It’s Complicated

While conducting research on suicide risk in family carers of people with dementia, my colleagues and I received a note from a participant that said You asked if I wanted to kill myself, but you didn’t ask if I wanted to kill the person I’m caring for. Naturally this raised a lot of questions and concerns and we decided to embark on a study of homicidal ideation in family carers. The findings from that study were¬†published this week and I thought I’d take the opportunity to share them here and discuss the implications.

Here’s a brief summary:

  • We interviewed 21 Australians providing care for a family member with dementia.
  • Two reported actively contemplating homicide while caring and four expressed a passive desire for the care recipient’s death.
  • When asked about homicide, four carers talked about euthanasia.
  • Thought of homicide and passive death wishes were the result of physical and psychological fatigue, an unwillingness to place the person with dementia into residential care, self-defence, isolation, and a sense of being trapped in the caring role.
  • Thoughts of euthanasia were framed in terms of compassion, quality of life, dignity and respect for the person with dementia.
  • None of the carers who had contemplated homicide or had passive death wishes had ever acted on their thoughts.
  • Those who spoke of euthanasia were frustrated at the lack of legal options, but adamant that they wouldn’t take matters into their own hands.
  • All the carers who reported homicidal thoughts or passive death wishes were women.
  • None of the carers who had contemplated homicide or had passive death wishes had ever shared their thoughts with anyone.

To our knowledge there has been no previous research on homicidal ideation in family carers. What previous research has shown, however, is that up to 40% of completed spousal homicide-suicides among older adults are perpetrated by someone caring for a partner with a long-term illness or disability. By asking carers about homicidal thoughts while they are caring, the current research allows us to better understand the factors that place people at risk and identify ways to prevent these sort of deaths in the future.

Although thoughts of homicide do not necessarily lead to¬†homicidal behaviour, the fact that some carers are contemplating homicide is a cause for concern and reflects the high level of distress that many carers experience on a daily basis. Unfortunately, some people will be quick to use this work to shame carers who contemplate homicide. Although I don’t condone violence or abuse, I also don’t want to see carers vilified. The vast majority of carers are amazing people, doing an incredibly difficult job, with very little support. So let’s use this research to help them see that they’re not alone and help them find the support they need. Those on the frontline – GPs, social workers, nurses, pharmacists, aged care providers, and advocacy organisations – all have a part to play in identifying and supporting carers who are struggling. These are not easy conversations, but they are important ones.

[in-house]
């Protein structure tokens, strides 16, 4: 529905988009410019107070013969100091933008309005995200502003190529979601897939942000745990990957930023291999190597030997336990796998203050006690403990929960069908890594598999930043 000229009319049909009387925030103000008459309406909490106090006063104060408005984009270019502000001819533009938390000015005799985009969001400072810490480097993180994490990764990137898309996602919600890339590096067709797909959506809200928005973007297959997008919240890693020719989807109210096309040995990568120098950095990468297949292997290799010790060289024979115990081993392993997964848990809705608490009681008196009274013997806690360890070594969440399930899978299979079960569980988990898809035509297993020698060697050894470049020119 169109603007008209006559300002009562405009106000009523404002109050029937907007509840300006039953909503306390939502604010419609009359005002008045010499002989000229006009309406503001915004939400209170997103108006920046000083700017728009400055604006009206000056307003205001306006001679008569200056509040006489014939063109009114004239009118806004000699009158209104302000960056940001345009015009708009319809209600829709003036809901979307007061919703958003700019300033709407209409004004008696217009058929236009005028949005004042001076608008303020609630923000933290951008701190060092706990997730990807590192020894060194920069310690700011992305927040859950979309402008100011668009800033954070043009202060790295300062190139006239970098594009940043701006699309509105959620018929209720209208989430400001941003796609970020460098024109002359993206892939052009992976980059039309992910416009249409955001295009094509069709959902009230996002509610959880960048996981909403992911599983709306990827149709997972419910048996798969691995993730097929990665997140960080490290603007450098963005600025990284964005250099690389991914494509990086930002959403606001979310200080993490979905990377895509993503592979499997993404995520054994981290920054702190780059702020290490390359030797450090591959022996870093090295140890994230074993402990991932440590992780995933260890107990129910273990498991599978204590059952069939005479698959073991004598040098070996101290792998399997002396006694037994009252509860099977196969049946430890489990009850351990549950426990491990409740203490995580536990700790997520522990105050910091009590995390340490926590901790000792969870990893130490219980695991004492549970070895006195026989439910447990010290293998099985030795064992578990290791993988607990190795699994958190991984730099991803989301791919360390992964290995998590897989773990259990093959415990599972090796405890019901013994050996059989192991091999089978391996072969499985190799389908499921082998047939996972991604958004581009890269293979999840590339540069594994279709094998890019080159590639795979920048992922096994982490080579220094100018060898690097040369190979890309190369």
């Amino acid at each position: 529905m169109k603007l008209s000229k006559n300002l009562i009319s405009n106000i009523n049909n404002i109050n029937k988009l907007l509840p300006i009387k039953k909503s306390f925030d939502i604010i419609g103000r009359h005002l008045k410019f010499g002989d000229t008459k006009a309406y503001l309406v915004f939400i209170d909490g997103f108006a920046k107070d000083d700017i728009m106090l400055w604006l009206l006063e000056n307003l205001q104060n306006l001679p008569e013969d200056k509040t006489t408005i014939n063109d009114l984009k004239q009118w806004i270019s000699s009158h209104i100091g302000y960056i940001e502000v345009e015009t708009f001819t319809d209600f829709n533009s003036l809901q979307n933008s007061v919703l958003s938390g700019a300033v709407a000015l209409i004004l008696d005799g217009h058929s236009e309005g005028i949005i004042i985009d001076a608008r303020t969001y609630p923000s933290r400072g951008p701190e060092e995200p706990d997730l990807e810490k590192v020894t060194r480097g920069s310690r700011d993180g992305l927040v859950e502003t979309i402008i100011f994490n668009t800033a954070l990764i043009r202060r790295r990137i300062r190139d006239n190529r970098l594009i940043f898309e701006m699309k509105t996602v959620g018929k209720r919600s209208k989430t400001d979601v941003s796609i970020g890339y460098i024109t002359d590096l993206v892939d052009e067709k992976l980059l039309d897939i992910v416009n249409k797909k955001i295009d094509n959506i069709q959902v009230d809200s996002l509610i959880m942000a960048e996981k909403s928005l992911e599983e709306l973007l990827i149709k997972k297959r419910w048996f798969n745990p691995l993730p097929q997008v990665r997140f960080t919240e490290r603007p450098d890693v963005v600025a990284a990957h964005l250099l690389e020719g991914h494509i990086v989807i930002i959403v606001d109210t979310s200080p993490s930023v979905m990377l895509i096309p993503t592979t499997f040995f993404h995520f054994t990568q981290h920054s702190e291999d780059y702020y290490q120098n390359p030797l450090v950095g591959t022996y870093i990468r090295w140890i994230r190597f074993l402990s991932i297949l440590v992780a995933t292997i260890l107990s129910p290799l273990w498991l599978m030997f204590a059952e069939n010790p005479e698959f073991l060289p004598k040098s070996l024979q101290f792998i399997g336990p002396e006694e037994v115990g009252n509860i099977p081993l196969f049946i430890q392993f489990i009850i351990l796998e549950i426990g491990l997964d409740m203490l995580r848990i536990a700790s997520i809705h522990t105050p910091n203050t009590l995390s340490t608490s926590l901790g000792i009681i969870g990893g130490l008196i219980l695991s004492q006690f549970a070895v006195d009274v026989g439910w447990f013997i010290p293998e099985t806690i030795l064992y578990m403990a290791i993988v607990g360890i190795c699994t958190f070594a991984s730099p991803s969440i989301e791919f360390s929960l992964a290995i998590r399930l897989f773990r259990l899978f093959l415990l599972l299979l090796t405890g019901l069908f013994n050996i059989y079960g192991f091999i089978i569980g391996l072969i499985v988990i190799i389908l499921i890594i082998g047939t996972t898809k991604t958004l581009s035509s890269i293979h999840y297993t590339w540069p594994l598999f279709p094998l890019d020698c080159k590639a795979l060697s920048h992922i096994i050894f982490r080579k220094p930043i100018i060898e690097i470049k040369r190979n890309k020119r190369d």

I think it’s also important to recognise that these findings are indicative of a bigger social problem. It’s easy to think of dementia and caring as personal issues, but they are social, political, and economic issues. In Australia alone there are more than 300,000 people caring for family members with dementia and if they all stopped tomorrow, it would cost the government more than $30 billion a year to replace the care they provide. Carers make a significant social contribution, but much of the stress they experience stems directly from a lack of social, political, and economic support — delays in the dementia diagnosis, a lack of access to quality respite care, a lack of understanding from employers, and the challenges of navigating the aged care system, just to name a few. So while we must work to identify and support individual carers who are contemplating homicide, we must also take action at a higher level, advocating and agitating for a social, political, and economic framework that makes caring a less stressful and more sustainable experience.

The overlap between homicide and euthanasia in this study also highlights the need for a serious public conversation about the right to die with dignity.

As this research gets disseminated – particularly via the media – the findings may be taken out of context, oversimplified, or hijacked. But homicidal ideation in family carers is a complex phenomenon – it cannot be reduced to soundbites, it must not be used for political gain, and there is so much about it we still don’t understand.¬†Ultimately I hope that this research will start important conversations about caring and its role in our society. I also hope it will lead to further research on homicidal ideation in carers (including quantitative studies, comparisons across countries, and research on people caring for family members with other illnesses and disabilities) and help to facilitate the social, political, and economic changes that are needed to better support people with dementia and their families.

If you’d like to read the full paper and have institutional access, please go to the journal website. If you don’t have access, please contact me for a copy.

If you or someone you know is contemplating homicide or suicide, or needs urgent support, please contact Lifeline on 13 11 14, The Suicide Call Back Service on 1300 659 467, or the crisis line in your area.